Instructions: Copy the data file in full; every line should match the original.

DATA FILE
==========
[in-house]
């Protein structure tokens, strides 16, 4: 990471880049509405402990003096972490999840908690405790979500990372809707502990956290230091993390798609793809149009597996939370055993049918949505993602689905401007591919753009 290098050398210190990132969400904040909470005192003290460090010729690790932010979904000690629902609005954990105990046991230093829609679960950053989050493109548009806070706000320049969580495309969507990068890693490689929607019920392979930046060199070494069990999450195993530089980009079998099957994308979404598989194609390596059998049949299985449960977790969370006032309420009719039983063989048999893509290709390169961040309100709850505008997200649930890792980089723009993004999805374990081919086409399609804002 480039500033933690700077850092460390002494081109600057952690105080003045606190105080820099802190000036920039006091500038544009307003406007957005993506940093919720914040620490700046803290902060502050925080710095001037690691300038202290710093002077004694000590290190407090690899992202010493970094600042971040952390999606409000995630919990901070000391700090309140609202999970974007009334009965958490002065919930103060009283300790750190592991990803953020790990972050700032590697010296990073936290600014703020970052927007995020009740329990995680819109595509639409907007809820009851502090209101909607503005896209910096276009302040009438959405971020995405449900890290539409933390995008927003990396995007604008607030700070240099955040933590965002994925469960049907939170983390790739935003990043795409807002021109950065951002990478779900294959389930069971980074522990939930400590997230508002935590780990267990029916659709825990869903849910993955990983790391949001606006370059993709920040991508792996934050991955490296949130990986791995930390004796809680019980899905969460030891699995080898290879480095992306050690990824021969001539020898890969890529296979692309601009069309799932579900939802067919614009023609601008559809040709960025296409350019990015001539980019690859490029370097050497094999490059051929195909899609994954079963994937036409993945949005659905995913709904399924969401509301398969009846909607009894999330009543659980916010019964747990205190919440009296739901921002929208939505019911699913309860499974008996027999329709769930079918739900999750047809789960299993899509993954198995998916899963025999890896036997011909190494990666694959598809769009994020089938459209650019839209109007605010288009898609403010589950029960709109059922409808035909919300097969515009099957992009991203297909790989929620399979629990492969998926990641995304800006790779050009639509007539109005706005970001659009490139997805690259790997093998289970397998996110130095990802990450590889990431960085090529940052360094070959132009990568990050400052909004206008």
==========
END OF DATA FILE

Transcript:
[in-house]
């Protein structure tokens, strides 16, 4: 990471880049509405402990003096972490999840908690405790979500990372809707502990956290230091993390798609793809149009597996939370055993049918949505993602689905401007591919753009 290098050398210190990132969400904040909470005192003290460090010729690790932010979904000690629902609005954990105990046991230093829609679960950053989050493109548009806070706000320049969580495309969507990068890693490689929607019920392979930046060199070494069990999450195993530089980009079998099957994308979404598989194609390596059998049949299985449960977790969370006032309420009719039983063989048999893509290709390169961040309100709850505008997200649930890792980089723009993004999805374990081919086409399609804002 480039500033933690700077850092460390002494081109600057952690105080003045606190105080820099802190000036920039006091500038544009307003406007957005993506940093919720914040620490700046803290902060502050925080710095001037690691300038202290710093002077004694000590290190407090690899992202010493970094600042971040952390999606409000995630919990901070000391700090309140609202999970974007009334009965958490002065919930103060009283300790750190592991990803953020790990972050700032590697010296990073936290600014703020970052927007995020009740329990995680819109595509639409907007809820009851502090209101909607503005896209910096276009302040009438959405971020995405449900890290539409933390995008927003990396995007604008607030700070240099955040933590965002994925469960049907939170983390790739935003990043795409807002021109950065951002990478779900294959389930069971980074522990939930400590997230508002935590780990267990029916659709825990869903849910993955990983790391949001606006370059993709920040991508792996934050991955490296949130990986791995930390004796809680019980899905969460030891699995080898290879480095992306050690990824021969001539020898890969890529296979692309601009069309799932579900939802067919614009023609601008559809040709960025296409350019990015001539980019690859490029370097050497094999490059051929195909899609994954079963994937036409993945949005659905995913709904399924969401509301398969009846909607009894999330009543659980916010019964747990205190919440009296739901921002929208939505019911699913309860499974008996027999329709769930079918739900999750047809789960299993899509993954198995998916899963025999890896036997011909190494990666694959598809769009994020089938459209650019839209109007605010288009898609403010589950029960709109059922409808035909919300097969515009099957992009991203297909790989929620399979629990492969998926990641995304800006790779050009639509007539109005706005970001659009490139997805690259790997093998289970397998996110130095990802990450590889990431960085090529940052360094070959132009990568990050400052909004206008």